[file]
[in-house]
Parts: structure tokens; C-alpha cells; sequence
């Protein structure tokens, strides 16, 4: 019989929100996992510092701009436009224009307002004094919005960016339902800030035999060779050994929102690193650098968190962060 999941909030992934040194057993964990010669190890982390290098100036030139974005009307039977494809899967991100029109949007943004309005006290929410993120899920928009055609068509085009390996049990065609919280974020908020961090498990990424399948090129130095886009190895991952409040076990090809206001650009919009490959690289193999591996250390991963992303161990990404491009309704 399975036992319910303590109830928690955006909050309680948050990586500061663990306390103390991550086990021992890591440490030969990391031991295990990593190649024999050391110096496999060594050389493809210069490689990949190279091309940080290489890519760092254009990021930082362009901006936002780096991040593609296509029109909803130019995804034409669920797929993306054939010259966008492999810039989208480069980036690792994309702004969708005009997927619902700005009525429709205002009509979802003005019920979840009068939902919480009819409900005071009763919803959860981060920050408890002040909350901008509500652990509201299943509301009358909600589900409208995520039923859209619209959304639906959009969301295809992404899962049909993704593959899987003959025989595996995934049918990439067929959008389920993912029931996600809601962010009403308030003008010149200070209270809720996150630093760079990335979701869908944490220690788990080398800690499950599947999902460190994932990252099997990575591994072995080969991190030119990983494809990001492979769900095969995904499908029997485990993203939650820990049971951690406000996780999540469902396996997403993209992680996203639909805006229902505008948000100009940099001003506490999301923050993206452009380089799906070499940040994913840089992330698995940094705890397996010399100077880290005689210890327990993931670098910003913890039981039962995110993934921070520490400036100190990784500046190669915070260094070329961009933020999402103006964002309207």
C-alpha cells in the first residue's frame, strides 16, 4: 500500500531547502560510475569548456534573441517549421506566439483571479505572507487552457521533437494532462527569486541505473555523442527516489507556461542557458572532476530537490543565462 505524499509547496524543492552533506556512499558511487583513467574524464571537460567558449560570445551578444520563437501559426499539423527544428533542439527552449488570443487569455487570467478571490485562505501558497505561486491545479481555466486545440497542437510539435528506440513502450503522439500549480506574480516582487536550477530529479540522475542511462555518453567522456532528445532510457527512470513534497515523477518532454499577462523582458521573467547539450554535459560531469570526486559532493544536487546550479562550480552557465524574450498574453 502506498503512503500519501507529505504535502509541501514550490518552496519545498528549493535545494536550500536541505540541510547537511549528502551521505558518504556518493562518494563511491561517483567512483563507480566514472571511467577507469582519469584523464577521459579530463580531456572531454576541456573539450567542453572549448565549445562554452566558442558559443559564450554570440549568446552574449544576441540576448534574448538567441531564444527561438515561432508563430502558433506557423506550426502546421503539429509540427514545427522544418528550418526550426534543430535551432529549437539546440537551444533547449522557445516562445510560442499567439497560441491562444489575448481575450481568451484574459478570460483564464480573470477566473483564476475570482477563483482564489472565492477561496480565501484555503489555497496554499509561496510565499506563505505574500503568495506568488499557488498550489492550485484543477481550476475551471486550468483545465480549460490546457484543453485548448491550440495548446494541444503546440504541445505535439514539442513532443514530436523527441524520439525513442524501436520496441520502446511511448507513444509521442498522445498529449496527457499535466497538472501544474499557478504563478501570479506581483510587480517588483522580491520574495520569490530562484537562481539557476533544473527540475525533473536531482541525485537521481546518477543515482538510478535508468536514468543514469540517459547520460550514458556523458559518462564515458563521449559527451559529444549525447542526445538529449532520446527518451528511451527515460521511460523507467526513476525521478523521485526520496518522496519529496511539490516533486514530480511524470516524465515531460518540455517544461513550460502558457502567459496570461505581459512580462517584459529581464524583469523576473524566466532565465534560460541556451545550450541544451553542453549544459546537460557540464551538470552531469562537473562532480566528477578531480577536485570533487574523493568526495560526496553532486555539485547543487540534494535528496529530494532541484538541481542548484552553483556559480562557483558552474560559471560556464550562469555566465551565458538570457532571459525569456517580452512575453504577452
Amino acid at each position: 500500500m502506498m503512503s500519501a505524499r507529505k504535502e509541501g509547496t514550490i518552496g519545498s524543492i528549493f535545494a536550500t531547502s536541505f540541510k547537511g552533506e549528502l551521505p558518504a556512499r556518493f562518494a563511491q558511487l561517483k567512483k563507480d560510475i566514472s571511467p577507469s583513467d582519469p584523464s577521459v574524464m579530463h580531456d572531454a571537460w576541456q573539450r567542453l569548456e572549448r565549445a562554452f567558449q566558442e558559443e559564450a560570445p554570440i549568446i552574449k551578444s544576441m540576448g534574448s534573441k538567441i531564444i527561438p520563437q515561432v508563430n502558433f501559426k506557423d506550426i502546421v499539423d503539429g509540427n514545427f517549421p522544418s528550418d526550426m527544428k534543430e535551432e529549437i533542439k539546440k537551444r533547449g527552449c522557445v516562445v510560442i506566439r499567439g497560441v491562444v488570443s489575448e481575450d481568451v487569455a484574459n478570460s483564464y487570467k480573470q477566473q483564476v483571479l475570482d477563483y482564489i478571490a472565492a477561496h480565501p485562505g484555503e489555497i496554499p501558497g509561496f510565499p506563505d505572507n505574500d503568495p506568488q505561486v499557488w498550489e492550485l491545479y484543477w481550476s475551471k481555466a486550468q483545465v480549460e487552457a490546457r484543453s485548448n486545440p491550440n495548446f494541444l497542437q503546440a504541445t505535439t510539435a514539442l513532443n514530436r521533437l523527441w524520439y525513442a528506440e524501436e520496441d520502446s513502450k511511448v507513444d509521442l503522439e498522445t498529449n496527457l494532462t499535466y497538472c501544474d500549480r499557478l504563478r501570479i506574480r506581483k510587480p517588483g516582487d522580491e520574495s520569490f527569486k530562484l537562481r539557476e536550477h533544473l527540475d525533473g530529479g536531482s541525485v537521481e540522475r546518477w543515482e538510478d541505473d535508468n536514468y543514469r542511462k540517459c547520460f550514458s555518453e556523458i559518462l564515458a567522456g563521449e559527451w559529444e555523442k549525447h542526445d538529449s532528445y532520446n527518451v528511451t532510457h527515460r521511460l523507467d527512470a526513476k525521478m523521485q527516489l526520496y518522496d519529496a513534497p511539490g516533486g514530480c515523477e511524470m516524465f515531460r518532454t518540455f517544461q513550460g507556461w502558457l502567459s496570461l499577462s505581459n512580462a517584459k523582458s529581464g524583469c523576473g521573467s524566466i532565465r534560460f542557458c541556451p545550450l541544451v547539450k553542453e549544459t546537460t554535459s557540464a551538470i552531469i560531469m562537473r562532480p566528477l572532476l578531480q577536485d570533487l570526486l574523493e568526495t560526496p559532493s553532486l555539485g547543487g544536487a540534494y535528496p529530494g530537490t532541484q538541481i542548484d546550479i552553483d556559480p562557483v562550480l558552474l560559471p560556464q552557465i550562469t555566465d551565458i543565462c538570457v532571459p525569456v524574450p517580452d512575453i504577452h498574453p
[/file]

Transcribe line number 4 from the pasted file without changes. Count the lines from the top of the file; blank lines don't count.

C-alpha cells in the first residue's frame, strides 16, 4: 500500500531547502560510475569548456534573441517549421506566439483571479505572507487552457521533437494532462527569486541505473555523442527516489507556461542557458572532476530537490543565462 505524499509547496524543492552533506556512499558511487583513467574524464571537460567558449560570445551578444520563437501559426499539423527544428533542439527552449488570443487569455487570467478571490485562505501558497505561486491545479481555466486545440497542437510539435528506440513502450503522439500549480506574480516582487536550477530529479540522475542511462555518453567522456532528445532510457527512470513534497515523477518532454499577462523582458521573467547539450554535459560531469570526486559532493544536487546550479562550480552557465524574450498574453 502506498503512503500519501507529505504535502509541501514550490518552496519545498528549493535545494536550500536541505540541510547537511549528502551521505558518504556518493562518494563511491561517483567512483563507480566514472571511467577507469582519469584523464577521459579530463580531456572531454576541456573539450567542453572549448565549445562554452566558442558559443559564450554570440549568446552574449544576441540576448534574448538567441531564444527561438515561432508563430502558433506557423506550426502546421503539429509540427514545427522544418528550418526550426534543430535551432529549437539546440537551444533547449522557445516562445510560442499567439497560441491562444489575448481575450481568451484574459478570460483564464480573470477566473483564476475570482477563483482564489472565492477561496480565501484555503489555497496554499509561496510565499506563505505574500503568495506568488499557488498550489492550485484543477481550476475551471486550468483545465480549460490546457484543453485548448491550440495548446494541444503546440504541445505535439514539442513532443514530436523527441524520439525513442524501436520496441520502446511511448507513444509521442498522445498529449496527457499535466497538472501544474499557478504563478501570479506581483510587480517588483522580491520574495520569490530562484537562481539557476533544473527540475525533473536531482541525485537521481546518477543515482538510478535508468536514468543514469540517459547520460550514458556523458559518462564515458563521449559527451559529444549525447542526445538529449532520446527518451528511451527515460521511460523507467526513476525521478523521485526520496518522496519529496511539490516533486514530480511524470516524465515531460518540455517544461513550460502558457502567459496570461505581459512580462517584459529581464524583469523576473524566466532565465534560460541556451545550450541544451553542453549544459546537460557540464551538470552531469562537473562532480566528477578531480577536485570533487574523493568526495560526496553532486555539485547543487540534494535528496529530494532541484538541481542548484552553483556559480562557483558552474560559471560556464550562469555566465551565458538570457532571459525569456517580452512575453504577452